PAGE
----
A Gawker Media memo outlines changes meant to bolster security in the wake of the recent attack.
Gawker Media has implemented a number of changes to tighten security,
according to a staff memo posted online on a Poynter Institute blog.
The changes follow a recent hack that compromised user passwords and corporate
communications. Gawker did not respond to a request for comment on the memo, but
in the message
, Gawker CTO Tom
Plunkett highlighted a number of moves to strengthen security.
Among them, he wrote, is that the company has now enabled SSL
protection for all employees with Gawker Media accounts on Google Apps.
: If you require access to sensitive materials (legal,
financial, or accounting documents) on Google Docs, you must have two-factor
authentication set up on your account," according to the memo. "No documents
will be shared with personal Gmail accounts. We are also strongly encouraging
all staff to set up two-factor authorization even if you do not require access
to sensitive material."
During the weekend of Dec. 11, news broke that hackers had successfully
compromised Gawker Media servers. The attack exploited a vulnerability in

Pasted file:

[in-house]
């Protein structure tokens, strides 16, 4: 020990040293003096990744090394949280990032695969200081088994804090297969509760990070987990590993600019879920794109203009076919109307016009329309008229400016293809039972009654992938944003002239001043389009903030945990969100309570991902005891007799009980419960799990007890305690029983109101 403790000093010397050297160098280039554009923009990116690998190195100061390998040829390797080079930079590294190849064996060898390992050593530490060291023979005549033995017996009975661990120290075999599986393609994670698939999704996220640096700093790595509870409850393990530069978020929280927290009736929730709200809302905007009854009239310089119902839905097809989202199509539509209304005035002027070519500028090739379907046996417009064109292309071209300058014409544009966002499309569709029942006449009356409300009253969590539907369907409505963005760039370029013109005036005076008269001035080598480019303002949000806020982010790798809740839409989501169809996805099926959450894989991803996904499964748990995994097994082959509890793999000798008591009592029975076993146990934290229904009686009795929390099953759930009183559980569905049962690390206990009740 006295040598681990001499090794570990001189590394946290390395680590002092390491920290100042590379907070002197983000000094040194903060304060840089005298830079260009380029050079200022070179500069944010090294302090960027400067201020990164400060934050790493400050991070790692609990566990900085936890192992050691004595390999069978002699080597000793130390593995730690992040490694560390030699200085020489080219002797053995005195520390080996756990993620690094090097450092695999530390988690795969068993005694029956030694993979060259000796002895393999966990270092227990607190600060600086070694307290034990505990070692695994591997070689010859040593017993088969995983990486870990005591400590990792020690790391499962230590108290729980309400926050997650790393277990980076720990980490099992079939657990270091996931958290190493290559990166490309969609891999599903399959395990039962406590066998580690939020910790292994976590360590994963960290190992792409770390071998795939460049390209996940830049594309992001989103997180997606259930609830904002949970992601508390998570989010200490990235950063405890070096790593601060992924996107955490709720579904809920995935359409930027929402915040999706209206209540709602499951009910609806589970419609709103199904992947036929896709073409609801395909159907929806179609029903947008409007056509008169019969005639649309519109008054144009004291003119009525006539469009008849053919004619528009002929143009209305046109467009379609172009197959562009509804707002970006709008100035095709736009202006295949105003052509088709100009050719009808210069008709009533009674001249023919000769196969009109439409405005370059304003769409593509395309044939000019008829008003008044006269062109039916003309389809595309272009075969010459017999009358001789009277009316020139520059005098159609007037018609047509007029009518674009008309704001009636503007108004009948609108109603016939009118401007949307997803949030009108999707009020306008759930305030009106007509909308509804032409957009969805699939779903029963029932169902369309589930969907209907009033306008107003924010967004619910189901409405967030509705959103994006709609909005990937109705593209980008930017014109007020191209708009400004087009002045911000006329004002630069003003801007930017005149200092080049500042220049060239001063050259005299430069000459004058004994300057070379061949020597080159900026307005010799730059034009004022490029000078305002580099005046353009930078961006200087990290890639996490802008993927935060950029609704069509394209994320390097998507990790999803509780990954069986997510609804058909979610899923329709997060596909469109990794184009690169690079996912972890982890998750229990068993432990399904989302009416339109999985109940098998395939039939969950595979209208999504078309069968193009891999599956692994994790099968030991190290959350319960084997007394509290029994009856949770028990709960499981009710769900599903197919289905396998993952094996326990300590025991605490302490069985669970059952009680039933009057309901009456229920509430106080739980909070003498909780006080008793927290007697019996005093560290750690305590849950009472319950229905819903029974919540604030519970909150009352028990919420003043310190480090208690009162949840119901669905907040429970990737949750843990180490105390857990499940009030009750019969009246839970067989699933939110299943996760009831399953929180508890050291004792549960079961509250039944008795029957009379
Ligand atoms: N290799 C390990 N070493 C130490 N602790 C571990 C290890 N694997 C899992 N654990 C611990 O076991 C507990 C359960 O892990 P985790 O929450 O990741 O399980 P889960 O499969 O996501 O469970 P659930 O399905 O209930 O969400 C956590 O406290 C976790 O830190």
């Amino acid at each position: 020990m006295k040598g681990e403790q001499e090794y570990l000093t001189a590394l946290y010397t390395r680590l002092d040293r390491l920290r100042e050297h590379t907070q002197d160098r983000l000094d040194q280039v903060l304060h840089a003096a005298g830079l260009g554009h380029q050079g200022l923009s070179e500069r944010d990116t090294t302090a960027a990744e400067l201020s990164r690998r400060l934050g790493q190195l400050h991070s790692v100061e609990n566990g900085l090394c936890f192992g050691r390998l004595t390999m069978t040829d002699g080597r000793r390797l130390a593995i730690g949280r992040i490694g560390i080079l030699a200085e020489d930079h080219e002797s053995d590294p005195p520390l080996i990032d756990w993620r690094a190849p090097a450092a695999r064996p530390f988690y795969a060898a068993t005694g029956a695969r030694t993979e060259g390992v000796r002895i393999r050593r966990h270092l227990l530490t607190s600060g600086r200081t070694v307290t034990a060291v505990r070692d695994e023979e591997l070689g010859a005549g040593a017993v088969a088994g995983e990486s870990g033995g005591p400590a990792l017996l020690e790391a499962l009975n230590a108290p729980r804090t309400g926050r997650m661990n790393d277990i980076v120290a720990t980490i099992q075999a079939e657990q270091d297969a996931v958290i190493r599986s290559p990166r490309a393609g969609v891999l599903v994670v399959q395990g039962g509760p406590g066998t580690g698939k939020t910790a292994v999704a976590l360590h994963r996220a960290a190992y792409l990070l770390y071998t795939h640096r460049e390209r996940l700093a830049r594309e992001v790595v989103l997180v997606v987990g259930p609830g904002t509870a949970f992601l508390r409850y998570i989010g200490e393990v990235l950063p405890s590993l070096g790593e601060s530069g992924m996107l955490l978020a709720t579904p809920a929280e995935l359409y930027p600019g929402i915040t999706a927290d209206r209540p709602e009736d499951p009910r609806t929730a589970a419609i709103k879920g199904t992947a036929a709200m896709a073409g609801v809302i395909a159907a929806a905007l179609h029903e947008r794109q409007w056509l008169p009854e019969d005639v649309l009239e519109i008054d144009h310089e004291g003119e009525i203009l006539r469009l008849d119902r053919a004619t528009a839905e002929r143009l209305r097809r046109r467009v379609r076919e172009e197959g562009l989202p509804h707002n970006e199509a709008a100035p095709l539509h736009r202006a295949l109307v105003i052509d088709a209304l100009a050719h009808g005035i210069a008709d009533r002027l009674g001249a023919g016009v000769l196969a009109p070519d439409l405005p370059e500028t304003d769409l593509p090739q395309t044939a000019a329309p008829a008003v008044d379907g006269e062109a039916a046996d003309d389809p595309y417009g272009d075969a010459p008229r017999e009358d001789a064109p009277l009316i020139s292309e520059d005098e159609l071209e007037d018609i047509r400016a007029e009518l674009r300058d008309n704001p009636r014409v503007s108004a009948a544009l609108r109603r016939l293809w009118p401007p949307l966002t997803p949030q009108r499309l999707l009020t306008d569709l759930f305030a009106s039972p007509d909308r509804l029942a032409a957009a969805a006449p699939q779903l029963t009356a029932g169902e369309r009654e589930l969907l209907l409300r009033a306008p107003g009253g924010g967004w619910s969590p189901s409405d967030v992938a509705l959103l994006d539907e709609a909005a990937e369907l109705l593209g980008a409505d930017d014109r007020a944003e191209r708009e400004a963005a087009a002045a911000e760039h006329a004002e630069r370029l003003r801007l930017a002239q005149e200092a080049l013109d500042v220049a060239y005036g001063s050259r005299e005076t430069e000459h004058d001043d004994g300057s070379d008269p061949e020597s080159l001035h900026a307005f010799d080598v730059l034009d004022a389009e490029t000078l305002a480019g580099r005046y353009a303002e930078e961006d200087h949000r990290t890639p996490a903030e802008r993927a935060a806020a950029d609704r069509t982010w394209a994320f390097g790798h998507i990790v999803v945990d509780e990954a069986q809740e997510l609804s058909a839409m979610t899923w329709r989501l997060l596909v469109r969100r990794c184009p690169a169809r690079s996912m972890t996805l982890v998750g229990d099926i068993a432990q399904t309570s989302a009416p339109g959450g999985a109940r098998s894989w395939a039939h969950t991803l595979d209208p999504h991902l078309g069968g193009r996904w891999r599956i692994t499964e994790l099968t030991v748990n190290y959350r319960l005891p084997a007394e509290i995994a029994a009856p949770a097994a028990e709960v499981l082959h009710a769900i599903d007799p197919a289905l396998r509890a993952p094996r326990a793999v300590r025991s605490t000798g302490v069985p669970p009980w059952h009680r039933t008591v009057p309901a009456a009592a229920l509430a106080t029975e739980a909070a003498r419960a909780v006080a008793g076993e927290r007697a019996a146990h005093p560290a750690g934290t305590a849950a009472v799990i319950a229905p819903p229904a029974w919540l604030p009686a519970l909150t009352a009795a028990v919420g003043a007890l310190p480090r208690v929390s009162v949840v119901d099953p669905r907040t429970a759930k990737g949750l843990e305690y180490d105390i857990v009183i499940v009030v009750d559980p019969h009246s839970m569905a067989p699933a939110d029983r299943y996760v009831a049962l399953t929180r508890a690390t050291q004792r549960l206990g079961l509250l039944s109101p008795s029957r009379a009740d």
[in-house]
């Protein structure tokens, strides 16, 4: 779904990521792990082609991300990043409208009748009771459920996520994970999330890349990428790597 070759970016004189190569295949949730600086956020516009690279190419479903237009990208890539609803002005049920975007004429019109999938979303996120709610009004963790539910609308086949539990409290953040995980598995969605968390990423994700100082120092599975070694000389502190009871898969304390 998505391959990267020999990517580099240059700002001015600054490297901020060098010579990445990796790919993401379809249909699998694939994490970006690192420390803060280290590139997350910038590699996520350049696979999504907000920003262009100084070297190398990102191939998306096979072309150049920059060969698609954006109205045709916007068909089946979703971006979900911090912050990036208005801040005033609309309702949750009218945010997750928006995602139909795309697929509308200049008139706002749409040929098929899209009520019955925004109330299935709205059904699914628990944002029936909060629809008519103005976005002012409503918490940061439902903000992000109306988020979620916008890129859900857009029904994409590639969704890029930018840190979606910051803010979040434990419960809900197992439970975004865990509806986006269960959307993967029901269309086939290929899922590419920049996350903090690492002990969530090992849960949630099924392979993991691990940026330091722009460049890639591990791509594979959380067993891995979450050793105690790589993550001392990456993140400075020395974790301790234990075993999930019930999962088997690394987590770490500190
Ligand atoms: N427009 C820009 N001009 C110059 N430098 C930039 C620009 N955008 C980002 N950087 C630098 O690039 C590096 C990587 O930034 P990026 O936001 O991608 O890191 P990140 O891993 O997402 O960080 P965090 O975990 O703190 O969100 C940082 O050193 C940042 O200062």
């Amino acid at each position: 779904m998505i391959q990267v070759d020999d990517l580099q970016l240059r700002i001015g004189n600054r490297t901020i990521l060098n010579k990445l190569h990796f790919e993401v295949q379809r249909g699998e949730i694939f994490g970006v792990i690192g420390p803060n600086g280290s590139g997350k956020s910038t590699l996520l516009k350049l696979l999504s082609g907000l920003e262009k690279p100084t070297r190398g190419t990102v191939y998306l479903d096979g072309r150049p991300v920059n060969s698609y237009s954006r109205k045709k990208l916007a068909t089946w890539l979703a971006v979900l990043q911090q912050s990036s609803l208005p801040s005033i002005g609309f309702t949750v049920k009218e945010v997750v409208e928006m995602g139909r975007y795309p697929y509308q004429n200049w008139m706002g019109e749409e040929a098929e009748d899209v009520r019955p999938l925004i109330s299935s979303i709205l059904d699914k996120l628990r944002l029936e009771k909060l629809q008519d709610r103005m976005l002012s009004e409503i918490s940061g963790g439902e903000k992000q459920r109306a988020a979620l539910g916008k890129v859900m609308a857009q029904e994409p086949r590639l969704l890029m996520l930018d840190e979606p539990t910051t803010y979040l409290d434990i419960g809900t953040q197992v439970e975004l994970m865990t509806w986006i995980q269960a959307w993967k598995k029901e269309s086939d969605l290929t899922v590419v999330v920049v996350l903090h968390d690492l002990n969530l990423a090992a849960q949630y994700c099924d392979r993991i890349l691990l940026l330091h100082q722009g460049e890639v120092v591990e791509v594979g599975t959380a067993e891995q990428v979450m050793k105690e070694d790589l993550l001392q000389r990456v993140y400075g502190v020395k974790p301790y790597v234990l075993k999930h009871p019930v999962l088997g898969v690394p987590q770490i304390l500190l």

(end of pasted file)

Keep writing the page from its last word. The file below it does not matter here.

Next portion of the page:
Gawker's source code, ultimately allowing the intruders to gain access to the
editor wiki, some Gawker Media e-mail accounts and other "external
resources," the memo reads.
The attack also leaked passwords for some 1.4 million users of the
company's Websites, which include Deadspin, Gizmodo and Gawker.com, among
others. As a result of the attack, some users with identical passwords for
their Twitter and Gawker accounts had their Twitter accounts compromised
as well, sparking
a widespread spam campaign.
"We should not be in the business of collecting and storing personal
information, and our objective is to migrate our platform away from any
personal data dependencies (like email & password)," according to the
memo. "We will push further integration of external account verification
sources using OAuth (like Facebook, Twitter, and Google) for those that want to
use them, and we'll also be introducing disposable accounts. ... Commenters
seeking anonymity will be able to do so confident that when necessary they can
simply toss out the account and there will be no connection to the individual."
The company will also enforce a policy that prohibits sensitive information
from being posted to the editor wiki or chat communications, and has
established a help desk to address user concerns related to the breach.
"In addition, we have addressed all known vulnerabilities and will
continue auditing our system for security flaws, and we have made appropriate
changes to administrative accounts to our web and application
infrastructure," the memo reads. "There are many people reviewing our
code base, and because of this, we will also reach out to members of the
technical community to harness their expertise. This process will continue as
we move to an entirely new, hardened web infrastructure."